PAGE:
If the worst-case scenario does happen, though, it is essential to know how to file a claim with your car insurance company.
Although nearly 12% of drivers didn’t know how to file a claim, many insurance companies make the process incredibly simple by allowing you to file a claim via a mobile app.
Never try to settle an accident involving other drivers on your own, although it may be tempting to avoid your insurance company. In the long run, you may be at risk for costly lawsuits and scams.
Take Your Inspiration From “Driving Miss Daisy”
There were more than 40,000 fatalities resulting from U.S. car crashes in 2018, and driver-related factors like distracted driving were present in almost 90% of them.
Our quiz revealed that the safest drivers – those not involved in an accident in the past year – knew the most about car insurance. On average, these drivers nailed the correct answer to 70% of our questions.
Conversely, drivers involved in two or more accidents in the past year proved to be the least knowledgeable. They posted an average score of just over 50%.
The takeaway? Conscientious drivers on the road are equally conscientious when it comes to their car insurance coverage.
As far as generational divides, baby boomers posted a score of 74%. This is hardly surprising, as the Insurance Institute for Highway Safety says middle-aged drivers have the best record when it comes to accidents compared to the youngest and oldest drivers.
Millennials fared the worst in our quiz, scoring just over 64%, and drivers in this age group are more likely to be involved in an accident, too. According to research by AAA, drivers aged 19 to 24 tend to exceed speed limits and send text messages while behind the wheel.
No matter your age, driving record, or home state, our study indicates that drivers may be able to dial down their premiums by dialing up their car insurance know-how.
Sure, drivers who felt they knew the most paid the lowest monthly premiums on average, but given the average grade in our quiz (D+), we could all be savvier when it comes to car insurance. Fill in those knowledge gaps and you can quickly fill up with savings.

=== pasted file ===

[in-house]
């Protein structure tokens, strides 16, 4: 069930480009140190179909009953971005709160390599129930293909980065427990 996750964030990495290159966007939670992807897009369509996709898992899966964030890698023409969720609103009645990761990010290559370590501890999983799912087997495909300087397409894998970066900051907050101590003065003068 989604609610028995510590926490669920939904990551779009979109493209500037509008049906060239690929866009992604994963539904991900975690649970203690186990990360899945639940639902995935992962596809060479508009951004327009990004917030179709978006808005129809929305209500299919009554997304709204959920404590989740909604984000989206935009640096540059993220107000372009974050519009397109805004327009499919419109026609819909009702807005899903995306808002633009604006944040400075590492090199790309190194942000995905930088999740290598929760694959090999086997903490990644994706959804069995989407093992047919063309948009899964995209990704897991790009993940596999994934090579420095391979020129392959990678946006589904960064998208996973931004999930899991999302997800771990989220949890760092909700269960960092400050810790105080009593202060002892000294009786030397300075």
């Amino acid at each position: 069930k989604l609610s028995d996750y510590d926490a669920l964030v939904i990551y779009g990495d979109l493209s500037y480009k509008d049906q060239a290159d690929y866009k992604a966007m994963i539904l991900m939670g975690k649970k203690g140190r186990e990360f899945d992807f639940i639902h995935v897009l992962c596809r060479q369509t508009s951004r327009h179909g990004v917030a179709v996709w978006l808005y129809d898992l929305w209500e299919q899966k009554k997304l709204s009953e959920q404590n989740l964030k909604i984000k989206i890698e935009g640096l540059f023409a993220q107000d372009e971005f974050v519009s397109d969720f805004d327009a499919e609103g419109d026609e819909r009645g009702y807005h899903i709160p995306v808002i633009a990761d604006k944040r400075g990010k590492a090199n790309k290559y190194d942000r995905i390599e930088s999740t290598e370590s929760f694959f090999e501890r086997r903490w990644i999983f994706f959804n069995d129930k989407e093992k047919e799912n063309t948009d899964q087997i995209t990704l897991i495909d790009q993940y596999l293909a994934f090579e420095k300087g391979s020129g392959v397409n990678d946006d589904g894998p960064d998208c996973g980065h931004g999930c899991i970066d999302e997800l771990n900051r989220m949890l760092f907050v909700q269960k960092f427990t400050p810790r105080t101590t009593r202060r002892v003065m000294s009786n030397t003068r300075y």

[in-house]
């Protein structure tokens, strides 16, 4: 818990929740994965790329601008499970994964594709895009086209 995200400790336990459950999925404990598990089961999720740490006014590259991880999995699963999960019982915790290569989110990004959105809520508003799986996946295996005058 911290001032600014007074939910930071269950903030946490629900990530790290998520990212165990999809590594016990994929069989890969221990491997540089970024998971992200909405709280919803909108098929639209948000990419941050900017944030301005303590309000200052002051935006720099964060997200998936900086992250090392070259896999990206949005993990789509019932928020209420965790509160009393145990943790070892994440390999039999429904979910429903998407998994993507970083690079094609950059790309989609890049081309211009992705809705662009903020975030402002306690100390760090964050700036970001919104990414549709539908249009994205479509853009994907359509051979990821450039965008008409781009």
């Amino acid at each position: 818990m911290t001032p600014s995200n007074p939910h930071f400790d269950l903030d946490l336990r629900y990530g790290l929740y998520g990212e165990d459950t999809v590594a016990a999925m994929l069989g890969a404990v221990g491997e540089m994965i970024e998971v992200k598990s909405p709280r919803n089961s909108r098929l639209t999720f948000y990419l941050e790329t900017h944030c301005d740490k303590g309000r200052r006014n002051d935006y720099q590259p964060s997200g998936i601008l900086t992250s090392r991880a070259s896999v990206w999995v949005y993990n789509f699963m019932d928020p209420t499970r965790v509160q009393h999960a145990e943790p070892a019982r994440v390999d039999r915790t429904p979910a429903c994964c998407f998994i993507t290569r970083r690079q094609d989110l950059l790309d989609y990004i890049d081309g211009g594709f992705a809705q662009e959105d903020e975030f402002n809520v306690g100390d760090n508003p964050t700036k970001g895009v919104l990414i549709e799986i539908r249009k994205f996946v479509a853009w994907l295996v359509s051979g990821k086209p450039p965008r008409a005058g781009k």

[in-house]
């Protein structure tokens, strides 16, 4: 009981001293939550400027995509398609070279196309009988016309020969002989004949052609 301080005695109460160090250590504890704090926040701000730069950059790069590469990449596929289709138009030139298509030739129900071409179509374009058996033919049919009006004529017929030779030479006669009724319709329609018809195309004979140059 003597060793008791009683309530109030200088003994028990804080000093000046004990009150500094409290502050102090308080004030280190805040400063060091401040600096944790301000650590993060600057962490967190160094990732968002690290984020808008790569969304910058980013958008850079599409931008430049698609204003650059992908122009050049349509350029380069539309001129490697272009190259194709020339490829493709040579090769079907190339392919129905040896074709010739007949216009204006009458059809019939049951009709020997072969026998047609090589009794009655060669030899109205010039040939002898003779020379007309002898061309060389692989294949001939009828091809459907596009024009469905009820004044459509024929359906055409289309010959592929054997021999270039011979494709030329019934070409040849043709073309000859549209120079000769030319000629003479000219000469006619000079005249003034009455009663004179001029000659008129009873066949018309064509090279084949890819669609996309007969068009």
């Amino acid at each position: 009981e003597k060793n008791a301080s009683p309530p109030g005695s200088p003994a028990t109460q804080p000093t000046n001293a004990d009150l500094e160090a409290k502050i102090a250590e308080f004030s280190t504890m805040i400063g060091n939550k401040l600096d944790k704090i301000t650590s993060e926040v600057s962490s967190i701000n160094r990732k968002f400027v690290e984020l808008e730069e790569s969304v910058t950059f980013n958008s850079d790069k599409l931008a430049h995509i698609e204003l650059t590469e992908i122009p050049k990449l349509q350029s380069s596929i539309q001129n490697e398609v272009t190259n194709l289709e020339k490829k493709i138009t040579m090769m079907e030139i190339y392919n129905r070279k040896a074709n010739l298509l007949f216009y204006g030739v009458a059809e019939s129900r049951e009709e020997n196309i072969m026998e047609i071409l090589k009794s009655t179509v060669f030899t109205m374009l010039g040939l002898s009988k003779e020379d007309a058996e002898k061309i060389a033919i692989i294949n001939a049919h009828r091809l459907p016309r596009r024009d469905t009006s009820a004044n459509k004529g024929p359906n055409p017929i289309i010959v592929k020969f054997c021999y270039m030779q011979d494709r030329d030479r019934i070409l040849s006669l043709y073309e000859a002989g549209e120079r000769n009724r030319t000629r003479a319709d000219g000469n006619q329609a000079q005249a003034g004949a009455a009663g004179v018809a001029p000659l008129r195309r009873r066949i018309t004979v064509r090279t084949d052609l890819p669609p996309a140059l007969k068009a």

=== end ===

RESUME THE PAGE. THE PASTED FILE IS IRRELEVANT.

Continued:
CarInsuranceCompanies.com makes it fast and easy to compare quotes and find coverage that meets your needs. Ready to get started? Click here to use our free online tool to compare quotes from dozens of top car insurance companies – and start saving today!
We surveyed 1,007 drivers who had current and valid automobile insurance using Amazon’s Mechanical Turk service. We asked them to report information about their car insurance and take a nine-question quiz to test their knowledge of how car insurance works.
Participants ranged in age from 18 to 83 with a mean age of 37.8 and a standard deviation of 11.8. In regards to gender, 51.8% of participants were men, 48.0% were women, and fewer than 1% were non-binary or preferred not to specify their gender.
Outliers in the monthly premium payment were excluded from the analysis.
Many aspects go into having an understanding of car insurance, which cannot be fully assessed with a short quiz. As such, our findings are based on means alone and are purely exploratory. Additionally, the interactive quiz available to our readers is based on the quiz used in our study, but due to technical limitations, it is not identical.
Fair Use Statement